Reading Roundup: October 2017

Under the Harrow by Flynn Berry

How many contemporary mysteries are there that involve an unreliable narrator who can't trust anyone and who is personally damaged? And why do I keep reading them? I'm not sure what the answer to that question is, but I love mystery/suspense, and despite the flaws in this book, I mostly liked it. The main thing that annoyed me was the fact that the ending did the thing where it created a solution out of small detail that had not really been mentioned at all during the first three-quarters of the book, and once it was brought up, it made everything really obvious.

Home Fire by Kamila Shamsie

I've seen this book on several "best of 2017" lists, and it definitely deserves a place there. I'm not very familiar with Antigone, which this book apparently retells, but it doesn't really matter because the book treats that connection fairly lightly. It tackles hard issues and difficult questions, and none of the characters get cut any slack. Not an easy or light read, but one I would highly recommend for the quality of the writing and the way it describes a culture that I know very little about. 

The Shadowy Horses by Susanna Kearsley

I checked out this e-book one Saturday when I wanted a quick, cozy romantic book to curl up with for a few hours. Kearsley is always good for a few hours of British escapism and I mostly loved this. Maybe some day I will meet a hot, Scottish archaeologist who also happens to have paranormal abilities. 

The Dry by Jane Harper

This book was a well-written mystery that kept me guessing to the end--the setting was new to me and played a big part in the book. The mystery was well-laid out and the ending made sense and did not seem to come out of nowhere, and the main character was somewhat flawed, but still sympathetic enough to make me want to read another book about him. 

Option B: Facing Adversity, Building Resilience, and Finding Joy by Sheryl Sandberg and Adam Grant

I didn't like this book as much as I thought I would; although Sandberg acknowledges her unique life and some of the privileges her level of income and family support give her, she never quite sees how they made recovery easy in some ways that other people will never have access to. Also, I wish she had gone a little more in depth about how awful her level of grief was--the book sometimes felt like it focused too much on the recovery process, making it feel like it should be easier or simpler than it really is. I think this could be a useful book for some people, but I would be cautious about giving it to anyone freshly confronting a major loss.

The Chalk Artist by Allegra Goodman

This book involves several different interrelated characters and the storyline gets a bit convoluted, so some parts worked better than others. I've never been much into video games, but weirdly the strongest parts of the book were those that described an immersive, multi-player game that sounded quite incredible. There were several different themes being explored throughout the novel, but it never quite came together for me.

While the City Slept by Eli Sanders

Is this book true crime or social commentary? Both? It works really well as both and I recently recommended it to someone who was looking for books about current problems with the mental health care system in the US. You can read Sanders' original (prize-winning) article here, but I also highly recommend reading the book.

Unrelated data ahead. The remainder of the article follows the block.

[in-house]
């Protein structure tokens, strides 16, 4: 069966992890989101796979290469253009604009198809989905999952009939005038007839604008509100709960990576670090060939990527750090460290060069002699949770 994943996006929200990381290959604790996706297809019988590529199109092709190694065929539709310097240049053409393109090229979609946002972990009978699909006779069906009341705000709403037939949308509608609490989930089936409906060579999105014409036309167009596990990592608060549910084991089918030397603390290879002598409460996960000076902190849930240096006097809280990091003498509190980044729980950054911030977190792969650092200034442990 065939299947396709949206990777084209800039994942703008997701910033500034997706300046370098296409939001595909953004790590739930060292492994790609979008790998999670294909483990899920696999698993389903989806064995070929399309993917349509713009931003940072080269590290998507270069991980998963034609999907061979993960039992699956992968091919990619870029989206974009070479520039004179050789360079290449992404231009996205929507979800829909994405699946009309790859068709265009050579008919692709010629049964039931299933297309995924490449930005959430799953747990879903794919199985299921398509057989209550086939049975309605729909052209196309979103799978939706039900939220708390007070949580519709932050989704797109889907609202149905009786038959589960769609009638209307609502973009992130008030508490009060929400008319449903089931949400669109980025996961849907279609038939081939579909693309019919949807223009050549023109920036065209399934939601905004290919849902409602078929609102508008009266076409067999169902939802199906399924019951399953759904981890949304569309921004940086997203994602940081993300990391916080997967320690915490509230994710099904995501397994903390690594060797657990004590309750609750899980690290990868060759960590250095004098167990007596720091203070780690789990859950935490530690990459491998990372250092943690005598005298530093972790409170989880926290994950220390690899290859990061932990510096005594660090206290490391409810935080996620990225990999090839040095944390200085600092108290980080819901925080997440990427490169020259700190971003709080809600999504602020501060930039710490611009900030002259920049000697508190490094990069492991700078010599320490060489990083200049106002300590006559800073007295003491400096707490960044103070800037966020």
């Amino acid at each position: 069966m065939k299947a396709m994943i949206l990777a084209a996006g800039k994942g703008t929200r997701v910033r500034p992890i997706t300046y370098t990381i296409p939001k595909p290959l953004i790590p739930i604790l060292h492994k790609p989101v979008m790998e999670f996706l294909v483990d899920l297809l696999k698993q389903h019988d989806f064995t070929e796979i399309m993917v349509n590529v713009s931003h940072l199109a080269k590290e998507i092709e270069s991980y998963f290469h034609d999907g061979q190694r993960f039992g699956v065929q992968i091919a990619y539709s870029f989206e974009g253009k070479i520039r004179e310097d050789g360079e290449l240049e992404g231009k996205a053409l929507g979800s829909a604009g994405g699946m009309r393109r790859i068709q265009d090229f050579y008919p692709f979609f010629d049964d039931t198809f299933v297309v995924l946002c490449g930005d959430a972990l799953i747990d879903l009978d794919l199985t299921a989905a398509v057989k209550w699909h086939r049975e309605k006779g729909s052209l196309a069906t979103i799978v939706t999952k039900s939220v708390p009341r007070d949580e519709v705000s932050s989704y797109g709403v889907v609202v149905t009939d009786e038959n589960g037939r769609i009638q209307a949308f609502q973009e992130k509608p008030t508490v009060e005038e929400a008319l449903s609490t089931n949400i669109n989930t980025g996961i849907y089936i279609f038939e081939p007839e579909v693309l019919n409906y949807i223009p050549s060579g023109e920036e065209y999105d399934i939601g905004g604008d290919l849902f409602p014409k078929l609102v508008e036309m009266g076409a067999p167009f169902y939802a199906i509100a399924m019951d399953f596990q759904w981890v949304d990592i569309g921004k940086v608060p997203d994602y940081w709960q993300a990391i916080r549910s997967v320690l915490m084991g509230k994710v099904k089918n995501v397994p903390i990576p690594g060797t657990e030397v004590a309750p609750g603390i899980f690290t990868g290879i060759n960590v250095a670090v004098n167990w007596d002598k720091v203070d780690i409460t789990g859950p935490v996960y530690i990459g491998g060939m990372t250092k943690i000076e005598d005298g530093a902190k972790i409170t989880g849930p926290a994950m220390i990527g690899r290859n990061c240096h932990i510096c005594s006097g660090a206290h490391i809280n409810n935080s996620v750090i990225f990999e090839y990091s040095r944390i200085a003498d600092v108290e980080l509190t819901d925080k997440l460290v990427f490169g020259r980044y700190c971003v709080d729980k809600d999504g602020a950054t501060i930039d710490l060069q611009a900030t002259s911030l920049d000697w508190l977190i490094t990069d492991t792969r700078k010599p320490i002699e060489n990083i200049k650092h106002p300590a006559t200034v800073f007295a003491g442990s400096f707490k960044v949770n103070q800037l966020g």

Wildflower Hill by Kimberley Freeman

 I've read a lot of similar books that move back and forth between past and present to uncover some sort of family secret, and sometimes I wonder why the author hasn't just chosen to tell the story completely in the past. Of course, learning about the past helps our contemporary narrator move forward in some way, but I often find that this part of the story is never as compelling as the historical section. This was a nice read, but I doubt I'll remember much about in a few months.

The Horse Dancer by Jojo Moyes

I think I've mentioned this before, but one thing Moyes does well is to really look at class differences and how they affect the agency of women. She's not afraid to write about people who are out of options and how they confront that fact--and then she gives them happy endings.  There's a lot going on in this book, but I most enjoyed the teenage character (even though she drove me nuts with her inability to ask for help, as realistic as that was).


The Princess and the Frog

Although we saw this quite a few years ago, the kids didn't really remember it at all. I think it is a delightful movie and one of the better Disney love stories, since both the protagonists have to work together to achieve a goal and change themselves, so their falling in love feels much more natural and equal than in other shows. The music is great too, and the kids had a great time watching it (and eating beignets).


This is also a re-watch for me, but a first watch for the kids. I've only seen it a few times, but I've still never really liked it. One major weakness is the plot, which feels thin and lacks tension (despite the fact that people trying to kill each other should be tense). I think the lack of tension comes from the fact that Pocahontas is so perfect that she has no need to change, and is therefore completely uninteresting as a main character. In fact, all the characters are too stereotyped to be interesting in any way, and the music isn't very exciting either. I will say, however, that the animation is lovely.

Hocus Pocus

I've never seen this movie and neither have the kids, but we thought we'd try something new for Halloween. It wasn't terrible, but I don't think any of us have a desire to watch it again.


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